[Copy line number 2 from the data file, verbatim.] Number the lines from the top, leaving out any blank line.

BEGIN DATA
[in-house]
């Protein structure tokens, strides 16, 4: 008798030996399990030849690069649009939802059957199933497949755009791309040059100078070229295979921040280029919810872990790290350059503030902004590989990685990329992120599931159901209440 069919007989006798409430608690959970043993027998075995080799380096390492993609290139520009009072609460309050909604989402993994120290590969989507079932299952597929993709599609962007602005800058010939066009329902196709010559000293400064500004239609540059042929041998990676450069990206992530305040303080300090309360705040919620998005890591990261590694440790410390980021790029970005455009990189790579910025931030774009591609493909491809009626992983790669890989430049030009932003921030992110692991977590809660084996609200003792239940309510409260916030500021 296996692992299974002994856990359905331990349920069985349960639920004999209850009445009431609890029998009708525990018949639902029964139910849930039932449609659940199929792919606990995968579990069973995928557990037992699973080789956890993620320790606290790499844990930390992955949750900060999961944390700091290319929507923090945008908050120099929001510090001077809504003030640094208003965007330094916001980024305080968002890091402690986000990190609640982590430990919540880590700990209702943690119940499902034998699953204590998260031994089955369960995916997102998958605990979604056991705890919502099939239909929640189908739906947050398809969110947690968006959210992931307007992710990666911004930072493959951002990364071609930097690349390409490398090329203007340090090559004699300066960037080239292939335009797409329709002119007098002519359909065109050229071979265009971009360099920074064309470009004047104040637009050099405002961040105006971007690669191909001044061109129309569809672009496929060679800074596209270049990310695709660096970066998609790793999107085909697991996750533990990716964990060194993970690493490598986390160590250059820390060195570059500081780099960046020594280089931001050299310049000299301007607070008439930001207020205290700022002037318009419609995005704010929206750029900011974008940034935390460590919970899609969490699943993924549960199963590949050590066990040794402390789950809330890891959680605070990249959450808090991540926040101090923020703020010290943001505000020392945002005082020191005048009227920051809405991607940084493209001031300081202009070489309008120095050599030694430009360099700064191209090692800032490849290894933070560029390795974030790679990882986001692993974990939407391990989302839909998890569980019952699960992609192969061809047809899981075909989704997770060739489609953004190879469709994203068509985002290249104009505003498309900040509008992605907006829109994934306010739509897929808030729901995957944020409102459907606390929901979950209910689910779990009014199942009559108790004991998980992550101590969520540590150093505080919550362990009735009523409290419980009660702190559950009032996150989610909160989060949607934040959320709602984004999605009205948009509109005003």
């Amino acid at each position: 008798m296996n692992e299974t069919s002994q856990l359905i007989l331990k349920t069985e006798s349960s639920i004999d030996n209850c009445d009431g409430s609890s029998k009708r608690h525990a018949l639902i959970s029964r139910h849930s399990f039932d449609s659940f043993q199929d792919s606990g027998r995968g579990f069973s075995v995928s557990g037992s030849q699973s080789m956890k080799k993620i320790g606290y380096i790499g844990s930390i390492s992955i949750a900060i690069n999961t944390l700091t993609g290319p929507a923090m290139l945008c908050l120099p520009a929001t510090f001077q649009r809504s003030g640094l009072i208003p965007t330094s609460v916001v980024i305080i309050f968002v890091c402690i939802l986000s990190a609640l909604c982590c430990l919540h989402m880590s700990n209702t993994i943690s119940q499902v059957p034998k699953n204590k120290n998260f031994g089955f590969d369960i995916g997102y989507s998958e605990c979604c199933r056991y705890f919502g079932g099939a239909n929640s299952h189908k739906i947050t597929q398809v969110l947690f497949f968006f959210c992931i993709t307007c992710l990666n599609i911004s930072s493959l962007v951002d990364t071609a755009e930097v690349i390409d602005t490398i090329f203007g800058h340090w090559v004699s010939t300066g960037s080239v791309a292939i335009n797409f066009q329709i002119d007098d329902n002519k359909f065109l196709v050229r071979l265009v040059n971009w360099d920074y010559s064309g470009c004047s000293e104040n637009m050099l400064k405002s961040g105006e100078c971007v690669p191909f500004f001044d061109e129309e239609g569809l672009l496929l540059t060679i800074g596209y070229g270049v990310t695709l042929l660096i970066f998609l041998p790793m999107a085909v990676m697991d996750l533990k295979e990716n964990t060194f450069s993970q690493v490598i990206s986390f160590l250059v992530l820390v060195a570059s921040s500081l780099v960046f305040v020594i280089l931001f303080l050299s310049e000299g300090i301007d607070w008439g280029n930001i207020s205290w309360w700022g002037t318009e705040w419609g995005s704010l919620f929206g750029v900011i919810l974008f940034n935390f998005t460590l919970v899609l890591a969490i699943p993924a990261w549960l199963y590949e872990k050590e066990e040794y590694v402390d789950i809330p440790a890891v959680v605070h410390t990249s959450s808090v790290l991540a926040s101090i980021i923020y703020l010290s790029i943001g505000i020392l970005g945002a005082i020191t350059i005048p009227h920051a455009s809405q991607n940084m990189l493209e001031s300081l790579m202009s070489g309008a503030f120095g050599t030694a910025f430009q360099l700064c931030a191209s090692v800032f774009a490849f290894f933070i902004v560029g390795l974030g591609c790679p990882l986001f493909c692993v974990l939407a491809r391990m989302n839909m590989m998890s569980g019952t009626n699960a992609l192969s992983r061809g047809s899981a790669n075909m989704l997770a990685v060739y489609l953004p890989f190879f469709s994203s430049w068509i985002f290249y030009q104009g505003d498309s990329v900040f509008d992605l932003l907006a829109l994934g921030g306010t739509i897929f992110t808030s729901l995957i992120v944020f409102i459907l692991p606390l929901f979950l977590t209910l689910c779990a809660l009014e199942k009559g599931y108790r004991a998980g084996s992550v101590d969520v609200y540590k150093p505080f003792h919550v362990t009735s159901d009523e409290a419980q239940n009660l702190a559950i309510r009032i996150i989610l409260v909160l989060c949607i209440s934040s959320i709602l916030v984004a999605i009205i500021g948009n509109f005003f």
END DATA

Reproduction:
């Protein structure tokens, strides 16, 4: 008798030996399990030849690069649009939802059957199933497949755009791309040059100078070229295979921040280029919810872990790290350059503030902004590989990685990329992120599931159901209440 069919007989006798409430608690959970043993027998075995080799380096390492993609290139520009009072609460309050909604989402993994120290590969989507079932299952597929993709599609962007602005800058010939066009329902196709010559000293400064500004239609540059042929041998990676450069990206992530305040303080300090309360705040919620998005890591990261590694440790410390980021790029970005455009990189790579910025931030774009591609493909491809009626992983790669890989430049030009932003921030992110692991977590809660084996609200003792239940309510409260916030500021 296996692992299974002994856990359905331990349920069985349960639920004999209850009445009431609890029998009708525990018949639902029964139910849930039932449609659940199929792919606990995968579990069973995928557990037992699973080789956890993620320790606290790499844990930390992955949750900060999961944390700091290319929507923090945008908050120099929001510090001077809504003030640094208003965007330094916001980024305080968002890091402690986000990190609640982590430990919540880590700990209702943690119940499902034998699953204590998260031994089955369960995916997102998958605990979604056991705890919502099939239909929640189908739906947050398809969110947690968006959210992931307007992710990666911004930072493959951002990364071609930097690349390409490398090329203007340090090559004699300066960037080239292939335009797409329709002119007098002519359909065109050229071979265009971009360099920074064309470009004047104040637009050099405002961040105006971007690669191909001044061109129309569809672009496929060679800074596209270049990310695709660096970066998609790793999107085909697991996750533990990716964990060194993970690493490598986390160590250059820390060195570059500081780099960046020594280089931001050299310049000299301007607070008439930001207020205290700022002037318009419609995005704010929206750029900011974008940034935390460590919970899609969490699943993924549960199963590949050590066990040794402390789950809330890891959680605070990249959450808090991540926040101090923020703020010290943001505000020392945002005082020191005048009227920051809405991607940084493209001031300081202009070489309008120095050599030694430009360099700064191209090692800032490849290894933070560029390795974030790679990882986001692993974990939407391990989302839909998890569980019952699960992609192969061809047809899981075909989704997770060739489609953004190879469709994203068509985002290249104009505003498309900040509008992605907006829109994934306010739509897929808030729901995957944020409102459907606390929901979950209910689910779990009014199942009559108790004991998980992550101590969520540590150093505080919550362990009735009523409290419980009660702190559950009032996150989610909160989060949607934040959320709602984004999605009205948009509109005003």